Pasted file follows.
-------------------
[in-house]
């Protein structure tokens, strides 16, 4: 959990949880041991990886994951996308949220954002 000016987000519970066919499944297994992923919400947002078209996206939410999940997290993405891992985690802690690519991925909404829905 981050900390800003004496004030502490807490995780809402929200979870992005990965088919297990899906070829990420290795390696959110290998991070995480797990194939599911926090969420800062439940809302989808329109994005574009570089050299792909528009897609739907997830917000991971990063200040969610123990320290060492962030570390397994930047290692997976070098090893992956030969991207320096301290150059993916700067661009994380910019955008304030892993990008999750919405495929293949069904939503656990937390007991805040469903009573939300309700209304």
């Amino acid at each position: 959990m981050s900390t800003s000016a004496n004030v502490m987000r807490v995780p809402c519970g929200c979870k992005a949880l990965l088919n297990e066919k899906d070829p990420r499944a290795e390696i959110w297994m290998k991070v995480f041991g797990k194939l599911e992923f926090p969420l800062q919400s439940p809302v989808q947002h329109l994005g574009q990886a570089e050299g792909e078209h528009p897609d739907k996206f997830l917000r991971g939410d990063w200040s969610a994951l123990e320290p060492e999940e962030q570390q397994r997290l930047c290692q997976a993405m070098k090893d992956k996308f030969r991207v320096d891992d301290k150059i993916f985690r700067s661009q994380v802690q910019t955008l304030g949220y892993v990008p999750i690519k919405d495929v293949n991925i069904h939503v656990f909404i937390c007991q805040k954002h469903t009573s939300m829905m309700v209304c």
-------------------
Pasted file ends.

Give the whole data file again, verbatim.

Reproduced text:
[in-house]
């Protein structure tokens, strides 16, 4: 959990949880041991990886994951996308949220954002 000016987000519970066919499944297994992923919400947002078209996206939410999940997290993405891992985690802690690519991925909404829905 981050900390800003004496004030502490807490995780809402929200979870992005990965088919297990899906070829990420290795390696959110290998991070995480797990194939599911926090969420800062439940809302989808329109994005574009570089050299792909528009897609739907997830917000991971990063200040969610123990320290060492962030570390397994930047290692997976070098090893992956030969991207320096301290150059993916700067661009994380910019955008304030892993990008999750919405495929293949069904939503656990937390007991805040469903009573939300309700209304």
């Amino acid at each position: 959990m981050s900390t800003s000016a004496n004030v502490m987000r807490v995780p809402c519970g929200c979870k992005a949880l990965l088919n297990e066919k899906d070829p990420r499944a290795e390696i959110w297994m290998k991070v995480f041991g797990k194939l599911e992923f926090p969420l800062q919400s439940p809302v989808q947002h329109l994005g574009q990886a570089e050299g792909e078209h528009p897609d739907k996206f997830l917000r991971g939410d990063w200040s969610a994951l123990e320290p060492e999940e962030q570390q397994r997290l930047c290692q997976a993405m070098k090893d992956k996308f030969r991207v320096d891992d301290k150059i993916f985690r700067s661009q994380v802690q910019t955008l304030g949220y892993v990008p999750i690519k919405d495929v293949n991925i069904h939503v656990f909404i937390c007991q805040k954002h469903t009573s939300m829905m309700v209304c």